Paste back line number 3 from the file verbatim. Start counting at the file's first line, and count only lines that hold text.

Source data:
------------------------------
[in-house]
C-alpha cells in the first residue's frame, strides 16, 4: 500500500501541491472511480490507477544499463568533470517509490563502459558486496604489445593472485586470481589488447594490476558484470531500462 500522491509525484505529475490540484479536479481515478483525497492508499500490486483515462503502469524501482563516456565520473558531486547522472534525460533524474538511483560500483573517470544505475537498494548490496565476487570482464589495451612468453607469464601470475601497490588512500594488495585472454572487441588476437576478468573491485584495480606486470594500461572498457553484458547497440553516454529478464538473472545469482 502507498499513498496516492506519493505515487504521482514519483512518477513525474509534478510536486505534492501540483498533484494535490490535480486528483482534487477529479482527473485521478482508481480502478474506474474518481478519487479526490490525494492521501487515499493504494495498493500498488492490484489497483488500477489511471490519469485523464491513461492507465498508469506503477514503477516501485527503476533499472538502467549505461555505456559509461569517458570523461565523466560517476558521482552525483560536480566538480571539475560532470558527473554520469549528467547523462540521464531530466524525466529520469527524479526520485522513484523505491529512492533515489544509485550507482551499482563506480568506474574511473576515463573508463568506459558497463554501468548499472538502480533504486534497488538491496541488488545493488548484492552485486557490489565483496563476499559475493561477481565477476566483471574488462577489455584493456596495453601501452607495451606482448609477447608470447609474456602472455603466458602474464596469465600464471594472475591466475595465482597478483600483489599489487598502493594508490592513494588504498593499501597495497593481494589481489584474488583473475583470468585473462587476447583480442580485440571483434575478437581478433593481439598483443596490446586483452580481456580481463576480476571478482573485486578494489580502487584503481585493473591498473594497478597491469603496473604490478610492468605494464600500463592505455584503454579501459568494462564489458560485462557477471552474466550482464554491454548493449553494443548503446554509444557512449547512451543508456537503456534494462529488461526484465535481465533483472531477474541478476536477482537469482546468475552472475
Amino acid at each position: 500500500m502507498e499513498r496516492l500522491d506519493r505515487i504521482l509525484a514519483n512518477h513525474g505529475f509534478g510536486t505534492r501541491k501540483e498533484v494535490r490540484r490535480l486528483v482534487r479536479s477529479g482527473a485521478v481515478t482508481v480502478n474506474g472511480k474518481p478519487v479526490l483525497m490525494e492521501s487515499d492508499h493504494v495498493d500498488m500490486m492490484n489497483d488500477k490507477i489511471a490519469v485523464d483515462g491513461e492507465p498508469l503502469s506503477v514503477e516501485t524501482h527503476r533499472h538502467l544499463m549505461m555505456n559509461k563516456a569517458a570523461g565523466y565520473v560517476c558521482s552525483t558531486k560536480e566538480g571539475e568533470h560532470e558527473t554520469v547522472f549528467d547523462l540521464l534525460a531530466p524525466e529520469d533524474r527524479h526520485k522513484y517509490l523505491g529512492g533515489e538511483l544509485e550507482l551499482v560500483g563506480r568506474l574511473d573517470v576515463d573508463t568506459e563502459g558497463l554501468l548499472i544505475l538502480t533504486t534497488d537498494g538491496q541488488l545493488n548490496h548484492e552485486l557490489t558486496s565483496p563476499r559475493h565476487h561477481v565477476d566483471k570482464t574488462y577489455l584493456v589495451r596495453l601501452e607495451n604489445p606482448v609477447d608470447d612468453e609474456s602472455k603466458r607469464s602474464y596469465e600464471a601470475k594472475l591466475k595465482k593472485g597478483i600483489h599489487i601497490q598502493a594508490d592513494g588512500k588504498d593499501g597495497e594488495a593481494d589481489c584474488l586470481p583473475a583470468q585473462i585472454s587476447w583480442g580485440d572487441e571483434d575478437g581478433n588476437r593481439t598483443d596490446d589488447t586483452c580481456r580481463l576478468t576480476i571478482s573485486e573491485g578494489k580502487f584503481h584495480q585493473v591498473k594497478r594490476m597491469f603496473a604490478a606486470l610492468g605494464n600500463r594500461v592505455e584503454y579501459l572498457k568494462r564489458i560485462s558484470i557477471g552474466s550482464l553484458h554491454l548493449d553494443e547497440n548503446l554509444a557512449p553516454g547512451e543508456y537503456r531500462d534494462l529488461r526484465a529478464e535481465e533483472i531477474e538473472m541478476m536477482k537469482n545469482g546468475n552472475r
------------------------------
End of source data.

Amino acid at each position: 500500500m502507498e499513498r496516492l500522491d506519493r505515487i504521482l509525484a514519483n512518477h513525474g505529475f509534478g510536486t505534492r501541491k501540483e498533484v494535490r490540484r490535480l486528483v482534487r479536479s477529479g482527473a485521478v481515478t482508481v480502478n474506474g472511480k474518481p478519487v479526490l483525497m490525494e492521501s487515499d492508499h493504494v495498493d500498488m500490486m492490484n489497483d488500477k490507477i489511471a490519469v485523464d483515462g491513461e492507465p498508469l503502469s506503477v514503477e516501485t524501482h527503476r533499472h538502467l544499463m549505461m555505456n559509461k563516456a569517458a570523461g565523466y565520473v560517476c558521482s552525483t558531486k560536480e566538480g571539475e568533470h560532470e558527473t554520469v547522472f549528467d547523462l540521464l534525460a531530466p524525466e529520469d533524474r527524479h526520485k522513484y517509490l523505491g529512492g533515489e538511483l544509485e550507482l551499482v560500483g563506480r568506474l574511473d573517470v576515463d573508463t568506459e563502459g558497463l554501468l548499472i544505475l538502480t533504486t534497488d537498494g538491496q541488488l545493488n548490496h548484492e552485486l557490489t558486496s565483496p563476499r559475493h565476487h561477481v565477476d566483471k570482464t574488462y577489455l584493456v589495451r596495453l601501452e607495451n604489445p606482448v609477447d608470447d612468453e609474456s602472455k603466458r607469464s602474464y596469465e600464471a601470475k594472475l591466475k595465482k593472485g597478483i600483489h599489487i601497490q598502493a594508490d592513494g588512500k588504498d593499501g597495497e594488495a593481494d589481489c584474488l586470481p583473475a583470468q585473462i585472454s587476447w583480442g580485440d572487441e571483434d575478437g581478433n588476437r593481439t598483443d596490446d589488447t586483452c580481456r580481463l576478468t576480476i571478482s573485486e573491485g578494489k580502487f584503481h584495480q585493473v591498473k594497478r594490476m597491469f603496473a604490478a606486470l610492468g605494464n600500463r594500461v592505455e584503454y579501459l572498457k568494462r564489458i560485462s558484470i557477471g552474466s550482464l553484458h554491454l548493449d553494443e547497440n548503446l554509444a557512449p553516454g547512451e543508456y537503456r531500462d534494462l529488461r526484465a529478464e535481465e533483472i531477474e538473472m541478476m536477482k537469482n545469482g546468475n552472475r